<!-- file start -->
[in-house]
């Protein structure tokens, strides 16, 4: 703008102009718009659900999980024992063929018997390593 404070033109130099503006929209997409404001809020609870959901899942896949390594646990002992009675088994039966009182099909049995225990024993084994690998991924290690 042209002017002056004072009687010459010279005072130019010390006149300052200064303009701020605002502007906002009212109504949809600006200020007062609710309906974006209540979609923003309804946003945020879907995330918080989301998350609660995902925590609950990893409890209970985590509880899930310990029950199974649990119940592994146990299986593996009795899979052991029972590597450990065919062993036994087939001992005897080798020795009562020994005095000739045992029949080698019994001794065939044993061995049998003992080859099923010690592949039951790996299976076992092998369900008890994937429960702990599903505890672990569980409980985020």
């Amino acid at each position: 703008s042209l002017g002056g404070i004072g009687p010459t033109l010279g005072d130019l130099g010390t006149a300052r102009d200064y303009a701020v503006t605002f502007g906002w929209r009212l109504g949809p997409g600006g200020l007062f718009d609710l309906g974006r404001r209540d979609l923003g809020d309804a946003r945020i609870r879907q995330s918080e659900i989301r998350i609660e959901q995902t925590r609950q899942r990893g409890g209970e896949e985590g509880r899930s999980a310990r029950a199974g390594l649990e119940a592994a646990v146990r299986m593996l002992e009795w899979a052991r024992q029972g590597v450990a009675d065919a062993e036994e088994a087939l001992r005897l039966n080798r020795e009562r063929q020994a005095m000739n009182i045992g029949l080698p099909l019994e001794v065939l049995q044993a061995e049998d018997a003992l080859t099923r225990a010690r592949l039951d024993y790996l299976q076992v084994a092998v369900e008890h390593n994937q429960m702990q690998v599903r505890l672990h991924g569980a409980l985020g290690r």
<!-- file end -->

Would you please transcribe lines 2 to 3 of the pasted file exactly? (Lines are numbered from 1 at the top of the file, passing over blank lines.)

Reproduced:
């Protein structure tokens, strides 16, 4: 703008102009718009659900999980024992063929018997390593 404070033109130099503006929209997409404001809020609870959901899942896949390594646990002992009675088994039966009182099909049995225990024993084994690998991924290690 042209002017002056004072009687010459010279005072130019010390006149300052200064303009701020605002502007906002009212109504949809600006200020007062609710309906974006209540979609923003309804946003945020879907995330918080989301998350609660995902925590609950990893409890209970985590509880899930310990029950199974649990119940592994146990299986593996009795899979052991029972590597450990065919062993036994087939001992005897080798020795009562020994005095000739045992029949080698019994001794065939044993061995049998003992080859099923010690592949039951790996299976076992092998369900008890994937429960702990599903505890672990569980409980985020």
């Amino acid at each position: 703008s042209l002017g002056g404070i004072g009687p010459t033109l010279g005072d130019l130099g010390t006149a300052r102009d200064y303009a701020v503006t605002f502007g906002w929209r009212l109504g949809p997409g600006g200020l007062f718009d609710l309906g974006r404001r209540d979609l923003g809020d309804a946003r945020i609870r879907q995330s918080e659900i989301r998350i609660e959901q995902t925590r609950q899942r990893g409890g209970e896949e985590g509880r899930s999980a310990r029950a199974g390594l649990e119940a592994a646990v146990r299986m593996l002992e009795w899979a052991r024992q029972g590597v450990a009675d065919a062993e036994e088994a087939l001992r005897l039966n080798r020795e009562r063929q020994a005095m000739n009182i045992g029949l080698p099909l019994e001794v065939l049995q044993a061995e049998d018997a003992l080859t099923r225990a010690r592949l039951d024993y790996l299976q076992v084994a092998v369900e008890h390593n994937q429960m702990q690998v599903r505890l672990h991924g569980a409980l985020g290690r």